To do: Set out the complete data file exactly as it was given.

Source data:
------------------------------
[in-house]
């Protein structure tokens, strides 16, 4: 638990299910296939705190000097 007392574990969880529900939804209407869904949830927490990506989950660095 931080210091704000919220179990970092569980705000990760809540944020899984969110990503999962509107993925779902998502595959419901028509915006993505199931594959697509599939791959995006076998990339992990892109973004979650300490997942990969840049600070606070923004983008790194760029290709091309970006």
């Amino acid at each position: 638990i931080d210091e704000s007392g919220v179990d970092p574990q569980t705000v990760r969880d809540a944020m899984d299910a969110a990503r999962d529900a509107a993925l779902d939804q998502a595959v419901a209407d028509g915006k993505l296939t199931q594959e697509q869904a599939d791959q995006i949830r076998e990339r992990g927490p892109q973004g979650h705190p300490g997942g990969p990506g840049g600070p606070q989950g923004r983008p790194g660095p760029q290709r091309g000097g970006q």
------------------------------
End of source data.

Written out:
[in-house]
């Protein structure tokens, strides 16, 4: 638990299910296939705190000097 007392574990969880529900939804209407869904949830927490990506989950660095 931080210091704000919220179990970092569980705000990760809540944020899984969110990503999962509107993925779902998502595959419901028509915006993505199931594959697509599939791959995006076998990339992990892109973004979650300490997942990969840049600070606070923004983008790194760029290709091309970006």
């Amino acid at each position: 638990i931080d210091e704000s007392g919220v179990d970092p574990q569980t705000v990760r969880d809540a944020m899984d299910a969110a990503r999962d529900a509107a993925l779902d939804q998502a595959v419901a209407d028509g915006k993505l296939t199931q594959e697509q869904a599939d791959q995006i949830r076998e990339r992990g927490p892109q973004g979650h705190p300490g997942g990969p990506g840049g600070p606070q989950g923004r983008p790194g660095p760029q290709r091309g000097g970006q």